Are you working on anything at the present you would like to share with your readers?

I am working on the sixth book (fifth novel) in my Adam and Grace series, entitled The Maddox Verdict. I am somewhere between one-third and one-half finished it. It has been a very difficult book to write, and I hope I will finally complete it by the end of this year.

When did you join AllAuthor? What do you think of the experience so far?

I joined a few months ago and have greatly enjoyed participating and voting in the cover contests. The cover of Two Hundred Bones actually won one of the contests!! I was so thrilled, particularly since I designed it myself.

I also love the review templates, the book memes and the tweets AllAuthor puts out for member authors. I’m very grateful for the help with these things. I still work for a living, so trying to do all the marketing myself is very hard. Thank you so much.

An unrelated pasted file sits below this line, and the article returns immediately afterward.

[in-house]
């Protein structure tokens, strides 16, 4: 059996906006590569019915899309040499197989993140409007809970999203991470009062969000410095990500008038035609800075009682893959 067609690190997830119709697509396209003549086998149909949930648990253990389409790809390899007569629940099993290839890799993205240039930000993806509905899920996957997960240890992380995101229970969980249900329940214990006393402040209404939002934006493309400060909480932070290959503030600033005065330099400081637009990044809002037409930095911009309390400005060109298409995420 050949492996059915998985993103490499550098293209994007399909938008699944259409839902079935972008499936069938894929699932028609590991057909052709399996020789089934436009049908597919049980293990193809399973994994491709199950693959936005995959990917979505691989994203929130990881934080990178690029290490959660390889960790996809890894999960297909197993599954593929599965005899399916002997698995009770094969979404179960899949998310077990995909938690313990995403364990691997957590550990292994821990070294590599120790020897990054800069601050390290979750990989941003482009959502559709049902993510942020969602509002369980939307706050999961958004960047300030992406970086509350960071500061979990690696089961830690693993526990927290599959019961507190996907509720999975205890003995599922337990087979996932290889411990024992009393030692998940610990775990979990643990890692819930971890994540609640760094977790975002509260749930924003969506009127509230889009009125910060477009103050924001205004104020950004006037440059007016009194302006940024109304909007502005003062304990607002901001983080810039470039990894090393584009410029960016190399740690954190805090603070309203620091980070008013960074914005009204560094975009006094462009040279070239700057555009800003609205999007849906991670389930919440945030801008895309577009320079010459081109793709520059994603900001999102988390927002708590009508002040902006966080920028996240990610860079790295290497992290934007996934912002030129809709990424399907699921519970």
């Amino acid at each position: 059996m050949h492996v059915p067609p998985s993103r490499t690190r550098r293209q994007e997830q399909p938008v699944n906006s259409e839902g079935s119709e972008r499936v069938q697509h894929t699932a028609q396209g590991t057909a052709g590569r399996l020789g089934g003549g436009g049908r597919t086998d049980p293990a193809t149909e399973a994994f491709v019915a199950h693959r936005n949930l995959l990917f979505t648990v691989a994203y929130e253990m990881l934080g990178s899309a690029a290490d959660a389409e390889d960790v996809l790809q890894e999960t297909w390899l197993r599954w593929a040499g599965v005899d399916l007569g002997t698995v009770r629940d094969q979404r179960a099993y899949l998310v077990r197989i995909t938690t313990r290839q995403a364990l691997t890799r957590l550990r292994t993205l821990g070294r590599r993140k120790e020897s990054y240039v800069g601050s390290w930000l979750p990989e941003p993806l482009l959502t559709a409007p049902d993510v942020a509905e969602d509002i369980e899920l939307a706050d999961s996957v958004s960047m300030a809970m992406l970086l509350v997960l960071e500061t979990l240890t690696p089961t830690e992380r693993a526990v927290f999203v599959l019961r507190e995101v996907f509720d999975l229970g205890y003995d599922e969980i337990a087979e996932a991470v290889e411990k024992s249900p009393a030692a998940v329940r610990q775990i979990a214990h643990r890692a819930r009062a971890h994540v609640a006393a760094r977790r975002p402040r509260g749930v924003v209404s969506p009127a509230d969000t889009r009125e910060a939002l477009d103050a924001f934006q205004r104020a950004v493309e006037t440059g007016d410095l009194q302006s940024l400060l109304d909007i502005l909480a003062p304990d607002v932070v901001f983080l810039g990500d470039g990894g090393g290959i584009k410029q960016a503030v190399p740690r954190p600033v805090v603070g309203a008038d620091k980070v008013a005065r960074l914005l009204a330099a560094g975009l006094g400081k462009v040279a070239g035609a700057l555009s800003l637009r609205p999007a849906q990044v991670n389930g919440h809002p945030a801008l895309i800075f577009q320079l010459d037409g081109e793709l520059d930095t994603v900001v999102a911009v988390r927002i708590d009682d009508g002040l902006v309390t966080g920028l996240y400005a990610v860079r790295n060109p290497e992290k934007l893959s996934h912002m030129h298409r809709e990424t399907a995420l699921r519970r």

Ask J.C. Paulson a Question

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      • J.C. Paulson J.C. Paulson 1 year ago
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      • Thank you, Lily! I'm presently working on the sixth book (and fifth novel) in my Adam and Grace mystery series. I just completed a wee children's book, which lands June 1. After that, I plan a sequel to my western, Blood and Dust, which will take place around 1905 when my province actually BECAME a province. Lots of political fodder there!
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      • J.C. Paulson J.C. Paulson 1 year ago
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      • I have already changed genres. I thought I would always write contemporary mystery, but in the last year I've published a historical fiction/western (Blood and Dust) and a wee children's book (Magic Mack and The Mischief-Makers). As Yogi Berra said, "When you come to a fork in the road, take it." I think I was too focused on the one genre — although I continue to write mysteries (laced with a little love) — to see other inspirational moments and opportunities, at first. Now I try to go with them.